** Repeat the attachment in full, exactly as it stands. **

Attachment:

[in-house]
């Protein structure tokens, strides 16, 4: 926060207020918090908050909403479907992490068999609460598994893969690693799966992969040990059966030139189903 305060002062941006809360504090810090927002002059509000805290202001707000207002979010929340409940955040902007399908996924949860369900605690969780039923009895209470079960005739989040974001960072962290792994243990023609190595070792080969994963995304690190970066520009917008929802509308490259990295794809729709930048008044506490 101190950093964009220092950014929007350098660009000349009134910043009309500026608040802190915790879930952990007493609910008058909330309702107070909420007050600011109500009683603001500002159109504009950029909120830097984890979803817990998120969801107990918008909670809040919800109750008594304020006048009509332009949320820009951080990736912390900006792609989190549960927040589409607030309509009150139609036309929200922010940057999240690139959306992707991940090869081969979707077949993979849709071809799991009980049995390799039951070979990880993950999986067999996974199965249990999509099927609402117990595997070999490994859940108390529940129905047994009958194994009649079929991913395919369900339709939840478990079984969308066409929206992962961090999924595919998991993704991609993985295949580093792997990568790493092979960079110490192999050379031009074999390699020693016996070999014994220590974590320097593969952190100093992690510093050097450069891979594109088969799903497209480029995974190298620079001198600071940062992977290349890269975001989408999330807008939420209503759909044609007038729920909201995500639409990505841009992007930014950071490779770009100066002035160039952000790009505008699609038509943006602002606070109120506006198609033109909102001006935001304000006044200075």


[in-house]
């Protein structure tokens, strides 16, 4: 926060207020918090908050909403479907992490068999609460598994893969690693799966992969040990059966030139189903 305060002062941006809360504090810090927002002059509000805290202001707000207002979010929340409940955040902007399908996924949860369900605690969780039923009895209470079960005739989040974001960072962290792994243990023609190595070792080969994963995304690190970066520009917008929802509308490259990295794809729709930048008044506490 101190950093964009220092950014929007350098660009000349009134910043009309500026608040802190915790879930952990007493609910008058909330309702107070909420007050600011109500009683603001500002159109504009950029909120830097984890979803817990998120969801107990918008909670809040919800109750008594304020006048009509332009949320820009951080990736912390900006792609989190549960927040589409607030309509009150139609036309929200922010940057999240690139959306992707991940090869081969979707077949993979849709071809799991009980049995390799039951070979990880993950999986067999996974199965249990999509099927609402117990595997070999490994859940108390529940129905047994009958194994009649079929991913395919369900339709939840478990079984969308066409929206992962961090999924595919998991993704991609993985295949580093792997990568790493092979960079110490192999050379031009074999390699020693016996070999014994220590974590320097593969952190100093992690510093050097450069891979594109088969799903497209480029995974190298620079001198600071940062992977290349890269975001989408999330807008939420209503759909044609007038729920909201995500639409990505841009992007930014950071490779770009100066002035160039952000790009505008699609038509943006602002606070109120506006198609033109909102001006935001304000006044200075």